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Park commissioners push back on idea for ‘promenade’ over St. Anthony Falls

Commissioner Mike Opat envisions a ¾-mile promenade that uses St. Anthony Falls’ infrastructure to connect both banks of the river.
RSP Architects LTD
Commissioner Mike Opat envisions a ¾-mile promenade that uses St. Anthony Falls’ infrastructure to connect both banks of the river.

A Hennepin County official has a dramatic plan to elevate the region’s status for architecture: a wishbone-shaped walkway above the Mississippi River in downtown Minneapolis.

Commissioner Mike Opat
Commissioner Mike Opat
Commissioner Mike Opat envisions a ¾-mile promenade that uses St. Anthony Falls’ infrastructure to connect both banks of the river.

Opat, who is retiring at the end of the year, unveiled his ideas for the promenade last month. Since then, supporters ranging from Native American communities to downtown business groups have hailed the idea as an ambitious plan to open up the riverfront and bring more people downtown.

But some key voices in riverfront development — as in: members of the Minneapolis Park and Recreation Board  — are not convinced that the “wishbone” is the right answer for redeveloping the area.

“The park board and other stakeholders have been working on a vision for the river for a generation, and this plan looks interesting but it just sort of dropped out of the sky,” said MRPB Commissioner Brad Bourn. “It will take some time to reconcile the two visions.”

Dreaming of ‘something spectacular’

Opat who represents Brooklyn Center, Brooklyn Park, Crystal, New Hope, Osseo and Robbinsdale on the county board began planning for the wishbone more than two years ago. Inspired by the High Line, the elevated park along a former rail line in Manhattan, he partnered with the Minneapolis-based RSP Architects, which has a portfolio that spans the globe, to design a riverfront project.

“We’re Minnesotans, so we typically like to underplay everything, but if we were to let ourselves dream a little bit here, I think we’ll end up with something spectacular,” Opat said in an interview.

A long-time politician and the driving force behind the county’s support for Target Field, Opat has experience navigating complicated projects. Since the U.S. Army Corps of Engineers closed the lock at Upper St. Anthony Falls in mid-2015, planners at all levels of government have been discussing various proposals.

RSP Architects LTD
Supporters ranging from Native American communities to downtown business groups have hailed the idea as an ambitious plan to open up the riverfront and bring more people downtown.
Once the center of the city’s flour mill industry, the falls and lock are part of the U.S. National Parks Service’s Mississippi National River and Recreation Area. But the area is also contained within the Park Board’s Central Mississippi Riverfront Regional Park Master Plan, which the board last updated in 2016.

“No one owns it — everybody owns it,” Opat said to Hennepin County commissioners at a committee meeting last month, when he introduced renderings and his rationale for the promenade. He said Hennepin County could be a partner but not necessarily the lead agency on the redevelopment project, which could cost an estimated $50 to $100 million.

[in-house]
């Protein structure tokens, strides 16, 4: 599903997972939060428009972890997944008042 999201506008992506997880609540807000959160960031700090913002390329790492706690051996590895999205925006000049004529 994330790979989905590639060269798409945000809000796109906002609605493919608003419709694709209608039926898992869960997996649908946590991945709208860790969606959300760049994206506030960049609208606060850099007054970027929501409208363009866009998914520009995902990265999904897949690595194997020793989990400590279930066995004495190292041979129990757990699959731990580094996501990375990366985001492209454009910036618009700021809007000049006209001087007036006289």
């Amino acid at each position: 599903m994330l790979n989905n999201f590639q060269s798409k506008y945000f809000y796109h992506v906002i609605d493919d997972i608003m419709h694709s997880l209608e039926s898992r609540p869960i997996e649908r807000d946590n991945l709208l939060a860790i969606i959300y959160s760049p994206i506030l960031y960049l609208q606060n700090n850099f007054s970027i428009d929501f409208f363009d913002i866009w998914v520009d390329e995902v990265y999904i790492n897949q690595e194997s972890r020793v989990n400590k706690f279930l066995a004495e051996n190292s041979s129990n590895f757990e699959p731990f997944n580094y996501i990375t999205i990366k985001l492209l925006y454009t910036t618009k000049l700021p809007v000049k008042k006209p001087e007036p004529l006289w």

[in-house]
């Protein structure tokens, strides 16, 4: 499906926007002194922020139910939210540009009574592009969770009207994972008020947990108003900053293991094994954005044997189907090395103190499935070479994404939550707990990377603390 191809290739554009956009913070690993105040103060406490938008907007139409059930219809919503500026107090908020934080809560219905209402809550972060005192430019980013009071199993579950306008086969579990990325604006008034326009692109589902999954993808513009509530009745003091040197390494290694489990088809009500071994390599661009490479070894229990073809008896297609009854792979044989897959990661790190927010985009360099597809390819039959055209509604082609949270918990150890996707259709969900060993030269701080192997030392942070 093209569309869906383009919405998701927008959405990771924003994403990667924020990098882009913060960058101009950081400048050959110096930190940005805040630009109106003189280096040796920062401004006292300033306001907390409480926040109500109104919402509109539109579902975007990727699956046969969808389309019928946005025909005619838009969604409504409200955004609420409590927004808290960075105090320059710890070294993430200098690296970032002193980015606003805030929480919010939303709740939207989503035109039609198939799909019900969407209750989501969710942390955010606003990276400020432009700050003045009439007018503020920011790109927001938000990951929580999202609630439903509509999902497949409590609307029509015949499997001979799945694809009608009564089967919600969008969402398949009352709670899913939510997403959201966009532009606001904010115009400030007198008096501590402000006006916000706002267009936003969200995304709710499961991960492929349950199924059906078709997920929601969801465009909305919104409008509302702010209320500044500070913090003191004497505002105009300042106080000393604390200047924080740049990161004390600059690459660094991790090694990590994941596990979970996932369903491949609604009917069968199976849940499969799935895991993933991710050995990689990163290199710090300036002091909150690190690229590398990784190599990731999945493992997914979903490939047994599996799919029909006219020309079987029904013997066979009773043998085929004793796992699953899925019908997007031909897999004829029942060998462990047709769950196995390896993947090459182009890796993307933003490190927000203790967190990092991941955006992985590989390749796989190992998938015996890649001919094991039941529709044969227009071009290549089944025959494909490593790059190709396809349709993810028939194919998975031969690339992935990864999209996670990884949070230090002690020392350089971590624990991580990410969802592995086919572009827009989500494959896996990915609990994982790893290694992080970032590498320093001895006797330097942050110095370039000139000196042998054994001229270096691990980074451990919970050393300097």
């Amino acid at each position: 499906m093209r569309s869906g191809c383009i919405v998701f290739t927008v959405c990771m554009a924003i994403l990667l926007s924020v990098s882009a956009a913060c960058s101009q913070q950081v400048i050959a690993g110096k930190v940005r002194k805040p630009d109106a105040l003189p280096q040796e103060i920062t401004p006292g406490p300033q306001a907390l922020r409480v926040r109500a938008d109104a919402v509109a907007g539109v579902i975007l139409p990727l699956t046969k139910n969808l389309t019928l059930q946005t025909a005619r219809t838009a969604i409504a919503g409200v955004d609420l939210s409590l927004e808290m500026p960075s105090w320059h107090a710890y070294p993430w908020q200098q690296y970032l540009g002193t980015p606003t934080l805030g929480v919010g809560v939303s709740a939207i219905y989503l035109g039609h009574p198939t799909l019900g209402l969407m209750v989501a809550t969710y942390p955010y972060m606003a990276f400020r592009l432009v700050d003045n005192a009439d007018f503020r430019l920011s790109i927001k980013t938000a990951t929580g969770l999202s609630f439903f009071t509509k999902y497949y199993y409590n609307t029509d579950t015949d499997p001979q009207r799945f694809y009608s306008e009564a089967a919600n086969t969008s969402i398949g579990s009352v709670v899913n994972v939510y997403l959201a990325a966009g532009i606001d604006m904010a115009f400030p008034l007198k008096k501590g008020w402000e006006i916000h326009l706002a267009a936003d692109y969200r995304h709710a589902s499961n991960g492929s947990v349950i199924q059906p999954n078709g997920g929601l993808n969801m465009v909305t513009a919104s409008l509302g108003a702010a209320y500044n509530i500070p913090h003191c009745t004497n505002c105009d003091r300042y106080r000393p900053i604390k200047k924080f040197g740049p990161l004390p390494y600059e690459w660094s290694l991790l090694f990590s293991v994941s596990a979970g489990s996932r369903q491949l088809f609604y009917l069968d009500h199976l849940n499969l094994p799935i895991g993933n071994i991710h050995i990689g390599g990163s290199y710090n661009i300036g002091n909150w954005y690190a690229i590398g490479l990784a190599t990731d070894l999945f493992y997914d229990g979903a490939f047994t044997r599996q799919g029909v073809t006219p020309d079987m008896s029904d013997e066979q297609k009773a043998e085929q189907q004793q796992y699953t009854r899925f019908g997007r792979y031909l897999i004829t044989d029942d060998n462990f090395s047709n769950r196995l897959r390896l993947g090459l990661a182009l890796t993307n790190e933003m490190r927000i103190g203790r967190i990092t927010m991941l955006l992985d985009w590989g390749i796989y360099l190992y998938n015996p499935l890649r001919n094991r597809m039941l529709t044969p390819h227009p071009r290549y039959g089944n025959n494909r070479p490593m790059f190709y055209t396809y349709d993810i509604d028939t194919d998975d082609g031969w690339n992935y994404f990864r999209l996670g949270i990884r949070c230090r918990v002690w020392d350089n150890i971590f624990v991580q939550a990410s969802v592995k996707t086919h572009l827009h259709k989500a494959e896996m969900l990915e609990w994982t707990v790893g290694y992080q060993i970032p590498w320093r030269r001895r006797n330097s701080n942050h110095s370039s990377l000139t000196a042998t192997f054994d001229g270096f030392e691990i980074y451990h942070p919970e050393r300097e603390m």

To build most of the elevated walkway, RSP Architects President Dave Norback said they’d use existing structures upstream to the lock, the lock itself and the area’s seawall for foundational support. In remaining areas, including a portion where Xcel Energy operates a generating facility, crews would build new structures to hold up the path. The walkway would hover above the water but would be underneath the Stone Arch and 3rd Avenue bridges, with new access points that connect to Main Street and West River Parkway.

Minnesota Supreme Court Associate Justice Anne McKeig, a descendant of the White Earth Nation, said at the committee meeting that members of the state’s 11 Native nations are intrigued by the invitation by Opat to help guide the redevelopment project. “From all perspectives, we have been meeting this with great positivity,” she said.

Park board: ‘bigger priorities’ upstream

Less enthusiastic are members of the MPRB. Several commissioners have said that while they appreciate the attention to riverfront development at the county level, Opat’s proposal “fell real flat with the board of commissioners,” according to MPRB Commissioner Steffanie Musich.

Among other things, Opat’s proposal goes against that goal to alleviate disparities in the parks system, some commissioners said. MPRB Commissioner Chris Meyer, who represents the riverfront area, said the project doesn’t make sense when the area has already received heavy investment from the county and state with the construction of the Stone Arch Bridge. Meanwhile, swaths of industrial land above the falls remain underdeveloped.

MPRB Commissioner Chris Meyer
MPRB Commissioner Chris Meyer
“For suburban commuters, the downtown part of the city is what they experience, so it’s their play land,” Meyer said of supporters of the wishbone. “But for the people who actually live in Minneapolis, we have much bigger priorities.”

He said a lot of his constituents also don’t like Opat’s proposal because they think it would damage the character of the historic area. Or they think other projects are more deserving of taxpayer money, including the 30-year Water Works Vision that includes a pavilion with a restaurant on the downtown side of the lock, Meyer said.